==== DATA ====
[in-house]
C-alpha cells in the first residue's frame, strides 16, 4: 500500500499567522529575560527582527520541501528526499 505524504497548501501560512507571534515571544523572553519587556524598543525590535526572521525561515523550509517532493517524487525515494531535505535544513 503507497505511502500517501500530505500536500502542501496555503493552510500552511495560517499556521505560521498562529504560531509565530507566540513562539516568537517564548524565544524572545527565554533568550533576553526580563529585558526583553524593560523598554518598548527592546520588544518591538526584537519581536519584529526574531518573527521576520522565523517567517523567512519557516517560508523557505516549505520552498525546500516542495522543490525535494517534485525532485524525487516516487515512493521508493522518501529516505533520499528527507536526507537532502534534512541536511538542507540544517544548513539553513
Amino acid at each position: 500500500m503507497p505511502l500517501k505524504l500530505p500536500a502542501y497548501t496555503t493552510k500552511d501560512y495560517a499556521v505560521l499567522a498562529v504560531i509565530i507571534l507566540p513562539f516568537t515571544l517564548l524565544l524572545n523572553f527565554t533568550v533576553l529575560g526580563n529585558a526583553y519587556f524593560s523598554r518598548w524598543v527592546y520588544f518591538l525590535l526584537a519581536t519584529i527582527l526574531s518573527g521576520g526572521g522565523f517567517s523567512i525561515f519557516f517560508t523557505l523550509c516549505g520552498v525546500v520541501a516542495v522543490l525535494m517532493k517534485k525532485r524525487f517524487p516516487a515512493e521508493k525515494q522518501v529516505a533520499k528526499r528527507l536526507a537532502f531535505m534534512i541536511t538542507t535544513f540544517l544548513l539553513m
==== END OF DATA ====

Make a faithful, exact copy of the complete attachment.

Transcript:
[in-house]
C-alpha cells in the first residue's frame, strides 16, 4: 500500500499567522529575560527582527520541501528526499 505524504497548501501560512507571534515571544523572553519587556524598543525590535526572521525561515523550509517532493517524487525515494531535505535544513 503507497505511502500517501500530505500536500502542501496555503493552510500552511495560517499556521505560521498562529504560531509565530507566540513562539516568537517564548524565544524572545527565554533568550533576553526580563529585558526583553524593560523598554518598548527592546520588544518591538526584537519581536519584529526574531518573527521576520522565523517567517523567512519557516517560508523557505516549505520552498525546500516542495522543490525535494517534485525532485524525487516516487515512493521508493522518501529516505533520499528527507536526507537532502534534512541536511538542507540544517544548513539553513
Amino acid at each position: 500500500m503507497p505511502l500517501k505524504l500530505p500536500a502542501y497548501t496555503t493552510k500552511d501560512y495560517a499556521v505560521l499567522a498562529v504560531i509565530i507571534l507566540p513562539f516568537t515571544l517564548l524565544l524572545n523572553f527565554t533568550v533576553l529575560g526580563n529585558a526583553y519587556f524593560s523598554r518598548w524598543v527592546y520588544f518591538l525590535l526584537a519581536t519584529i527582527l526574531s518573527g521576520g526572521g522565523f517567517s523567512i525561515f519557516f517560508t523557505l523550509c516549505g520552498v525546500v520541501a516542495v522543490l525535494m517532493k517534485k525532485r524525487f517524487p516516487a515512493e521508493k525515494q522518501v529516505a533520499k528526499r528527507l536526507a537532502f531535505m534534512i541536511t538542507t535544513f540544517l544548513l539553513m